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From "Robert Koberg" <>
Subject RE: [RT] Is speed slow because we use the document() function for skinconf?
Date Fri, 24 Oct 2003 12:53:33 GMT
> In fact he fact is that we transform the menu, then the body, then
> aggregate them, and then transfrom again. We have never gotten to really
> rethink this in a more speedy manner.
> Cocoon should cache the menu transformation (never checked though), so
> we would really have two of them, one for the document and one for the
> full page. So to speed up things we sould not do any transformation of
> he document first, and then use only one stylesheet for the cached
> menu+raw-contents xml.

How can you cache the menu's transformation if it needs to show a different
focus for each page?

Why does it need to be a separate transformations and not simply an
xsl:include/import (see below) and go straight to the final rendering? Then
you would not need two separate parsings of the XML brought in through the
document(). And you don't need the 3rd transformation. I could see benefits
in transforming and caching the footer and possibly the banner (unless the
tabs are in the banner and they need to show top level focus).

> But before doing this I would like to see real trials about performance.
> If you or someone shows that there are substantial gains in doing things
> another way with Forrest, I'd be happy to put them in.

I could send you some XML and componentized XSL. It would require a
CatalogResolver or preferably a custom URIResolver (which I could also send
but would need to be modified because it uses a lsb Project object).

Iterate/recurse over the site.xml (which is also used as the primary xml
Source), create a folder for each folder node and a file for each page node.

By using a custom resolver for the xsl:include/imports you can have a
default set of XSL that the forrest project maintains. However, you can
first check a project's well known directory structure for XSLs and if so
use those to override the default, else go to the forrest default. Cache the
Templates objects so the check only occurs once. 

If a user wants to override one or more of the xsl:include/imports. They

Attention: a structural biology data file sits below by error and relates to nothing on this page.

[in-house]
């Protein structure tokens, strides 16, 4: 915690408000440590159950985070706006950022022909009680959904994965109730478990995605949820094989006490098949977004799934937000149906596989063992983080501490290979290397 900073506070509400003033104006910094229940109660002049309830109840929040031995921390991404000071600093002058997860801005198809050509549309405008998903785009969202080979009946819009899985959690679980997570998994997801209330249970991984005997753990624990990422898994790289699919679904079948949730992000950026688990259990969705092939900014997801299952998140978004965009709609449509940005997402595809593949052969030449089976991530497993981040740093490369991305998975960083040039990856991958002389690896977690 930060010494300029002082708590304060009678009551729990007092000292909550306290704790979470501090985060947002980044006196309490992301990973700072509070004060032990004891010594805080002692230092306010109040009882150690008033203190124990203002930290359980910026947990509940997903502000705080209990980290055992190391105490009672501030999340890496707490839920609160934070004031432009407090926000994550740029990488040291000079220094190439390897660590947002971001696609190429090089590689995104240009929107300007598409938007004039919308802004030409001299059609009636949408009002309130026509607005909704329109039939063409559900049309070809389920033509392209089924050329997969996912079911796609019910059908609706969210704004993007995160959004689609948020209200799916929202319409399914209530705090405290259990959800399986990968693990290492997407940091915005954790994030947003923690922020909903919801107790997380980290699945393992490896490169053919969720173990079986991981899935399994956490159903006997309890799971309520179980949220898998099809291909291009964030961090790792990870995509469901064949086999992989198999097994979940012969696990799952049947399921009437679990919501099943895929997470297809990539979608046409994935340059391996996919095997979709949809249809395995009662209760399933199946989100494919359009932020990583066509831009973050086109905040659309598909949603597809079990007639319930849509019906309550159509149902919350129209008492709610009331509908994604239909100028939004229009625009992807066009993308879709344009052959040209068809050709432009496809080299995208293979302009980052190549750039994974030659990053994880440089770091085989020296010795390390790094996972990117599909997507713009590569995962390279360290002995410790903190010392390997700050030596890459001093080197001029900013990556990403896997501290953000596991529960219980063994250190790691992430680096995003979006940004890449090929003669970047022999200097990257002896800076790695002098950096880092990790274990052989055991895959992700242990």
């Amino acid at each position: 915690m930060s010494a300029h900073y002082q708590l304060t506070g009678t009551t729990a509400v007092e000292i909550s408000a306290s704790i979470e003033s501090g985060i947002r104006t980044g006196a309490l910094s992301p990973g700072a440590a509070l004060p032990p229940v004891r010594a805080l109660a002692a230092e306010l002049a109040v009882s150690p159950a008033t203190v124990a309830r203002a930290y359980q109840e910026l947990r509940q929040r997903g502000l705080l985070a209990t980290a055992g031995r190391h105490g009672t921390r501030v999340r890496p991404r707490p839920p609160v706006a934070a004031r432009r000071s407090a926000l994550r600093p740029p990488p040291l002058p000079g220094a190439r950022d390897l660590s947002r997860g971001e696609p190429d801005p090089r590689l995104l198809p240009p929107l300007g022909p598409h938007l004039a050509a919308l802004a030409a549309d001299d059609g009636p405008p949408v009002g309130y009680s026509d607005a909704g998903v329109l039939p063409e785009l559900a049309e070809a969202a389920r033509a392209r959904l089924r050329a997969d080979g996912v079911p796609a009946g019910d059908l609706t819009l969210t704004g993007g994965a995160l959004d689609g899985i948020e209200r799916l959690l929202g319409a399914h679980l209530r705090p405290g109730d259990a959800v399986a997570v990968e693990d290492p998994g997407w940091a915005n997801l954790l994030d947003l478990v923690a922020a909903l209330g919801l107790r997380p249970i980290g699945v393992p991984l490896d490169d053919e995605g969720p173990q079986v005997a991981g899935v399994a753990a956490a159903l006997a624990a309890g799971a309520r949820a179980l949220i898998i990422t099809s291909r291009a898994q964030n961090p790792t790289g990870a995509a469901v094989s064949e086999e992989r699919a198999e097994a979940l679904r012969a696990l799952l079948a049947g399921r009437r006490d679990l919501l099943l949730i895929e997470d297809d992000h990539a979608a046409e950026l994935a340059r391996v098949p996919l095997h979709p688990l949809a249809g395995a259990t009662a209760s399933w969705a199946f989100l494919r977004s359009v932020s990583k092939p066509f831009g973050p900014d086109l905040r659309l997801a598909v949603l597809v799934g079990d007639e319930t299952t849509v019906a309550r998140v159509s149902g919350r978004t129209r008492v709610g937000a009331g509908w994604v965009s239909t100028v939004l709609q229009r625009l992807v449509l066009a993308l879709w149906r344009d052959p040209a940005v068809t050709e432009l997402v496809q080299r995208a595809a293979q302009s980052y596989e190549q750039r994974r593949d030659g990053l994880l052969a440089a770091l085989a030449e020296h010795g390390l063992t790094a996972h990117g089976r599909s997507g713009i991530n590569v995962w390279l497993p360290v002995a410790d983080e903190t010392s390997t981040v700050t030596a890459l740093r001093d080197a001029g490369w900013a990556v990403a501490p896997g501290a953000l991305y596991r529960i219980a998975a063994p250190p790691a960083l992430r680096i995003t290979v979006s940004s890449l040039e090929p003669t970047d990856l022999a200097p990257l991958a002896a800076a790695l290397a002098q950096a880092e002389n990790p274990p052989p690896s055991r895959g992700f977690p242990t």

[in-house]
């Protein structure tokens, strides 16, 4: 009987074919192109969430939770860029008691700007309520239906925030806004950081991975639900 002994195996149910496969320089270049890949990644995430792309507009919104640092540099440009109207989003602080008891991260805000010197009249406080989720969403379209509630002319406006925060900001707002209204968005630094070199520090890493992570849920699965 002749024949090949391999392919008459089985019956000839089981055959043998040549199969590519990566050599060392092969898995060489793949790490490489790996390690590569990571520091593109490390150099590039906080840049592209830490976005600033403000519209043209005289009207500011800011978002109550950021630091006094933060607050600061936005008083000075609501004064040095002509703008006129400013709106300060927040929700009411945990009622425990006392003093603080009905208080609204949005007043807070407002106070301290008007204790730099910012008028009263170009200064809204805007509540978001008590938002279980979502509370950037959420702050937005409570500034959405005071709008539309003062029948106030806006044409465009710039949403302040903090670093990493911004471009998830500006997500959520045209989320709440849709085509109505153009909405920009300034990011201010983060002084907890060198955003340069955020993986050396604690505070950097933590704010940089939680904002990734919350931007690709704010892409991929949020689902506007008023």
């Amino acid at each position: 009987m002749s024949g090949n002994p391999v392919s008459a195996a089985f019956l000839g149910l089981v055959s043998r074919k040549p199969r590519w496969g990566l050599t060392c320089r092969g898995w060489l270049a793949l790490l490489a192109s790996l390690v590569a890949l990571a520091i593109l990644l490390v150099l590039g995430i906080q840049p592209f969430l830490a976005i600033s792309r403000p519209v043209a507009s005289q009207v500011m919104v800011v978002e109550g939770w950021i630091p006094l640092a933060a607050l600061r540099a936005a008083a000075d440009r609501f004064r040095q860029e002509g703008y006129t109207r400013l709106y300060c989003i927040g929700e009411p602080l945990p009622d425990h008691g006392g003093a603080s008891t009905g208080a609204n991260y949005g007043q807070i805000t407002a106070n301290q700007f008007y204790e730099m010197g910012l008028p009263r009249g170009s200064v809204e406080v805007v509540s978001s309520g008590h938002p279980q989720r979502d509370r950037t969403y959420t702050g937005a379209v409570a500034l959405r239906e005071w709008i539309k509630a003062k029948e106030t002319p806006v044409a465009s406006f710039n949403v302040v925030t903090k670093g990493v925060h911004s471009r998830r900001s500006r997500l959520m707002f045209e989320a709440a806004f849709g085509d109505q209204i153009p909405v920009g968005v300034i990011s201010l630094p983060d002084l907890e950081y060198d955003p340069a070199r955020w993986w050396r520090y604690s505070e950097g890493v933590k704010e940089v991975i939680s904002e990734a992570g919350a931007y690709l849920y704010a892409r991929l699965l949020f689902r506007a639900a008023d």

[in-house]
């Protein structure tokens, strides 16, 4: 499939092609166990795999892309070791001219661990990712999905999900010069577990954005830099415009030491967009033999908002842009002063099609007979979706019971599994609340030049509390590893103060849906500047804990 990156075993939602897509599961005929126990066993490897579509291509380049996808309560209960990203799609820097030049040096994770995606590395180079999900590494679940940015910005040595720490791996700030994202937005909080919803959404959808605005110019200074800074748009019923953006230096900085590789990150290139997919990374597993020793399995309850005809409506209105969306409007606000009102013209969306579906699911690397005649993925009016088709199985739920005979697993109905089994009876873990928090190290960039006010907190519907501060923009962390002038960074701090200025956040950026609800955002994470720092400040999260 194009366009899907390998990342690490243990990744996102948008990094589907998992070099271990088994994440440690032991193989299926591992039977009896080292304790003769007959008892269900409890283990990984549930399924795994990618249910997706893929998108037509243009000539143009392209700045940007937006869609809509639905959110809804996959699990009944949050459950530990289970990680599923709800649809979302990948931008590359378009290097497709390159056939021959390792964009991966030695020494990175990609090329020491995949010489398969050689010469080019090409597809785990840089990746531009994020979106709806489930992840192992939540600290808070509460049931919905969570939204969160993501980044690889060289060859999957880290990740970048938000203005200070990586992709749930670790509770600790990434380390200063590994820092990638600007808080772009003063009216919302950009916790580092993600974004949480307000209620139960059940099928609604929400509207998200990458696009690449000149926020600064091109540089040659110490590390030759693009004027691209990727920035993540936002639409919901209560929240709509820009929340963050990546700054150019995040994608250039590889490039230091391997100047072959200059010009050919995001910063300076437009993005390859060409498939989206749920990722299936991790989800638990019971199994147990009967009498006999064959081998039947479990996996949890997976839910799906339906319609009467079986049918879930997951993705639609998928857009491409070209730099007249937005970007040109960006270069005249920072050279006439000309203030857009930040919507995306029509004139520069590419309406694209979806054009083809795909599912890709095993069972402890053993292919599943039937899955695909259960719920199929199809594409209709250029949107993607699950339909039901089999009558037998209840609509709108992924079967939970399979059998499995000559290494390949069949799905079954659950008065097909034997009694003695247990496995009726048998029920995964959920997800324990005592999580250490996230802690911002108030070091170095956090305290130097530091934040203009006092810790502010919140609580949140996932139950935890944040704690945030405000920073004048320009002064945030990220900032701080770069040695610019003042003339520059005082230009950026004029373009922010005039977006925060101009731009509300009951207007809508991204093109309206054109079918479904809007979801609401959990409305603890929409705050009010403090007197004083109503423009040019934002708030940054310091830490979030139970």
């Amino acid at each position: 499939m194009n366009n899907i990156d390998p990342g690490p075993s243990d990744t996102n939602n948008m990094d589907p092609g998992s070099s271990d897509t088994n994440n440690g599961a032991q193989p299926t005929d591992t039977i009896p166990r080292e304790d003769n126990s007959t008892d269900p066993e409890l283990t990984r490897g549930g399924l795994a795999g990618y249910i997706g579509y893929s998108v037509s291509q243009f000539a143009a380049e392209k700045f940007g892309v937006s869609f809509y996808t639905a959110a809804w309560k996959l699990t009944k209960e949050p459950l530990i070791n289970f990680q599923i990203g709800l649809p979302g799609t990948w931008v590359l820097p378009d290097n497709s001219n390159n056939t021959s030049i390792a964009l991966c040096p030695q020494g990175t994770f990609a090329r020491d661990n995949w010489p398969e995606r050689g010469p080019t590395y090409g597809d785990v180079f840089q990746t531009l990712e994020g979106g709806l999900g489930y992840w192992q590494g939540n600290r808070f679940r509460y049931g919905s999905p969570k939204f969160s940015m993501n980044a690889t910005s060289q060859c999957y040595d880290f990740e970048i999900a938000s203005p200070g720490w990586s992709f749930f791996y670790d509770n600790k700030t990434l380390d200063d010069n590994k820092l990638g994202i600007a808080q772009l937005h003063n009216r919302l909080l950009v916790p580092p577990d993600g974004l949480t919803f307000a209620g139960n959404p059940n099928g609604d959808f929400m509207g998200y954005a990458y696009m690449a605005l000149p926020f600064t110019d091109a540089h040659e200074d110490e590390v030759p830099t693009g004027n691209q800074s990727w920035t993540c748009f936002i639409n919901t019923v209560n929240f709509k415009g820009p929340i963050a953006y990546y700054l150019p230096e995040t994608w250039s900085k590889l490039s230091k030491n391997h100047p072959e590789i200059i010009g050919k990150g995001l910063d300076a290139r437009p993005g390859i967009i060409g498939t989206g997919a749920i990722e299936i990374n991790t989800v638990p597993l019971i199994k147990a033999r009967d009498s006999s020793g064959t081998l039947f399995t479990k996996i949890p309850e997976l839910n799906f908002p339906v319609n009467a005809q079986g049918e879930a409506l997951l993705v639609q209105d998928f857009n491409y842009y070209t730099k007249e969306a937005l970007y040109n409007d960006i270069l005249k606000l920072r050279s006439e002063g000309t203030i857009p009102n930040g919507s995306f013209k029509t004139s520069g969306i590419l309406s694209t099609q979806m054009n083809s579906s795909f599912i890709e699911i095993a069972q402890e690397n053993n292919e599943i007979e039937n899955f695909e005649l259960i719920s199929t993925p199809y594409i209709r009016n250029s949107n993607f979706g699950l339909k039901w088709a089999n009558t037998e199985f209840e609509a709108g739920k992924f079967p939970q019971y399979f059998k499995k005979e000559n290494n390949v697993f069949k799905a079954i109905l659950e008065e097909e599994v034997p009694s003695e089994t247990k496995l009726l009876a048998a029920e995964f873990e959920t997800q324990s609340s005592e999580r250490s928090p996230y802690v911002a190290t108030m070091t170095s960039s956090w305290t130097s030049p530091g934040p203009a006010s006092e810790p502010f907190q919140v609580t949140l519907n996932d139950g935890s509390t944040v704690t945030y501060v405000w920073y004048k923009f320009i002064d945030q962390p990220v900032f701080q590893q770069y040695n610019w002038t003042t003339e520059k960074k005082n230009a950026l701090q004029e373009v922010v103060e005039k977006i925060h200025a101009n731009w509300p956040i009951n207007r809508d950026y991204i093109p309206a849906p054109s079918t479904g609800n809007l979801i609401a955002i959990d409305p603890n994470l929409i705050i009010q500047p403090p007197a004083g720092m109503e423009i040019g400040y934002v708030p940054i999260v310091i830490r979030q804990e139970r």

simply take one of the defaults and modify it to their needs. I prefer
xsl:includes over xsl:imports mainly because it encourages a smaller
Templates object.

We have the concept of primary and common XSLs. Primaries define a general
page layout and include the common (resolved) XSLs.

For example:
- default.xsl
- homepage.xsl
- section_homepage.xsl
- one_columm.xsl
- print_friendly.xsl
- debug.xsl (a functional test report)
- search_results.xsl (xsl to xsl transformation that is used to dynamically
style search result)
- error.xsl (xsl to xsl transformation that is used to dynamically style an
error message)

The above a some primary XSLs. They xsl:include common ones like:
- structure (folder)
  |- banner.xsl
  |- footer.xsl
  |- head.xsl
  |- nav.xsl
  |- tabs.xsl
  |- global_definitions.xsl (a bunch or variables setup from params passed
in and are used throughout the transformation)
- components (these are triggered by attributes in the site.xml)
  |- indexer.xsl (creates a list of a folder's contents based on site.xml)
  |- metadata.xsl (shows metadata on the page)
  |- pager.xsl ( show a < prev 1234 next >)
  |- snailtrail.xsl (like breadcrumbs)
  |- toc.xsl
  |- util_nav.xsl (for things like a printer icon, sitemap link, glossary
link, etc)
- content (for handling different kinds of content)
  |- lsb.xsl
  |- xhtml1.xsl
  |- whatever...

In a client/user project copy over the xsls you want to change from the
default. This way you can manage multiple projects from one forrest
instance, possibly sitting at

What do you think?


> Things possible to speed up:
>   1 - give skinconf params as <param> and not via document()


>   2 - rethink the page processing chain


>   3 - use STX instead of Xalan SAX

I am not a big fan of stx as I like to jump around a lot, but it makes sense
with the current way forrest/cocoon works. 

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